Anglian Water Services Limited have succeeded in their judicial review of the Environment Agency’s classification of a number of popular Lincolnshire bathing waters within Anglian Water’s region under the Bathing Water Quality Regulations 2013. The bathing waters at Cleethorpes, Humberston Fitties and Ingoldmells South beaches had all formerly been classed as “excellent” but were downgraded to merely “good” after the Environment Agency included samples in their annual assessment of bathing water quality which had been taken in June 2019 at a time of torrential rain and flooding.
Approximately 2.5 times the average monthly rainfall fell from 10 to 12 June 2019 in parts of Lincolnshire and caused extensive flooding. Around 600 homes in Wainfleet were evacuated and nearly 130 properties flooded when the River Steeping burst its banks. The Met Office described the incident as “one of the most significant rainfall June rainfall events across Lincolnshire of the last 50+ years”.
The samples taken at the time showed highly elevated levels of E-coli and IE which were sufficiently high so as to be in the “poor” classification and therefore to have a significant impact on the beaches’ “excellent” classification. There are provisions in the Bathing Water Quality Regulations for the Environment Agency to discount samples taken during incidents of “short term pollution” or suspend sampling during “abnormal situations” which the Environment Agency did not apply despite complaints by Anglian Water. Anglian Water’s concerns were shared by local authorities concerned about the impact on tourism at popular holiday resorts of the downgrading in classification based on inconsistently contaminated samples.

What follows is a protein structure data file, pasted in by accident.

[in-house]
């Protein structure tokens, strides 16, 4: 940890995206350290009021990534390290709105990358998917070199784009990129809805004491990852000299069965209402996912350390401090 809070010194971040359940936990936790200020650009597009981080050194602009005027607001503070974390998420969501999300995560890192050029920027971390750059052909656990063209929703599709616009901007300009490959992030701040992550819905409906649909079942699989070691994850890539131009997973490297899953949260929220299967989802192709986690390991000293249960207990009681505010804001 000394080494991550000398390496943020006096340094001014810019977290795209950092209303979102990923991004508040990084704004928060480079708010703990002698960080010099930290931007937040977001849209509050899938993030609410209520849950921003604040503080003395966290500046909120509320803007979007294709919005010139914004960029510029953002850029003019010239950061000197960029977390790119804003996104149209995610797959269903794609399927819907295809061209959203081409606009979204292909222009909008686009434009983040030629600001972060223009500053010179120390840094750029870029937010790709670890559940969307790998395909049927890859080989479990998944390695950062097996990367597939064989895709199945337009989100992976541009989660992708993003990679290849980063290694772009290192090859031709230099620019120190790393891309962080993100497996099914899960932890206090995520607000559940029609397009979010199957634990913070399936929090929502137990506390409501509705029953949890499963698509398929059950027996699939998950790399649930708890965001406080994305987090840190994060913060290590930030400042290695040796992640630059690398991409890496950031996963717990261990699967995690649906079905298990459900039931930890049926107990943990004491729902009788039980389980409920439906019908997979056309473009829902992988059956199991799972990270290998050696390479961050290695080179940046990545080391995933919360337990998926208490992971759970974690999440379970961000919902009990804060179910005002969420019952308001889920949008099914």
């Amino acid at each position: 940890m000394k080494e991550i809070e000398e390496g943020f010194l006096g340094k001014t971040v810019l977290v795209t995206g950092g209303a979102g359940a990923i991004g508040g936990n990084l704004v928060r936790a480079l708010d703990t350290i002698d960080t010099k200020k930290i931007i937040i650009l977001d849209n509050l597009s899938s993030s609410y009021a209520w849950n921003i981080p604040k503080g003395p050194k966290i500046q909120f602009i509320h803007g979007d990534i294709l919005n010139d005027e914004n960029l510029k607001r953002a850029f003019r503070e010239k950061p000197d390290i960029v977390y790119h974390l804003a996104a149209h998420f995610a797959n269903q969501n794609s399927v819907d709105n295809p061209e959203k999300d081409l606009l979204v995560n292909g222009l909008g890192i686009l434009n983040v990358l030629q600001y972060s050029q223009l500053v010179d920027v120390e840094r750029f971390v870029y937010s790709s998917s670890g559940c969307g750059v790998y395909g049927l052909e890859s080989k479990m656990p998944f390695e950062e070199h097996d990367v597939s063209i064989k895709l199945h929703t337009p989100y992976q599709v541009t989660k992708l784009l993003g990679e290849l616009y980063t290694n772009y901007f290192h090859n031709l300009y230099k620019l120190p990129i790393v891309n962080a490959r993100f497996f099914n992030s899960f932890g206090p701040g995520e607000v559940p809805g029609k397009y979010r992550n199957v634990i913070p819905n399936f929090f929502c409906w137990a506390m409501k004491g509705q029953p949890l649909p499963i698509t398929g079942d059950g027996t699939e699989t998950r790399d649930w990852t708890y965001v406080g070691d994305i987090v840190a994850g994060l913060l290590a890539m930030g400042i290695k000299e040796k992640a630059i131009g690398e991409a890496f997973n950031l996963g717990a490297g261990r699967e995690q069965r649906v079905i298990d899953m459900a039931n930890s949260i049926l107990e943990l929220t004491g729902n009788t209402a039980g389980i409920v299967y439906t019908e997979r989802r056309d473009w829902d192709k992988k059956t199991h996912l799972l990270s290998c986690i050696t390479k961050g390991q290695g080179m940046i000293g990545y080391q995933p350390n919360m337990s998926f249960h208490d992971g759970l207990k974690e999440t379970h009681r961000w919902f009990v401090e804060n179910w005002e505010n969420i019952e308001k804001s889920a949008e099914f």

Anglian Water maintained that Environment Agency’s classifications including the samples showing highly elevated levels of faecal contamination were legally flawed because they did not invoke the provisions in the Regulations allowing them to discount the samples in question.
Mrs Justice Thornton has upheld Anglian Water’s claim on the basis that the Environment Agency had misdirected itself in law in considering it had no discretion to take account of an “abnormal situation” in its assessment and classification of bathing water quality in circumstances where the pollution source is not known at the time, and sampling was not therefore suspended. She held that the Environment Agency had ample authority under the Regulations to treat sampling as having been suspended during an abnormal situation when it assesses the reliability of relevant samples where it is necessary to do so to arrive at a realistic classification for the bathing water in question.
Mrs Justice Thornton’s judgment at  EWHC 3544 (Admin) can be found here.
Meyric Lewis appeared for Anglian Water Services Limited instructed by their solicitor, Steve Leader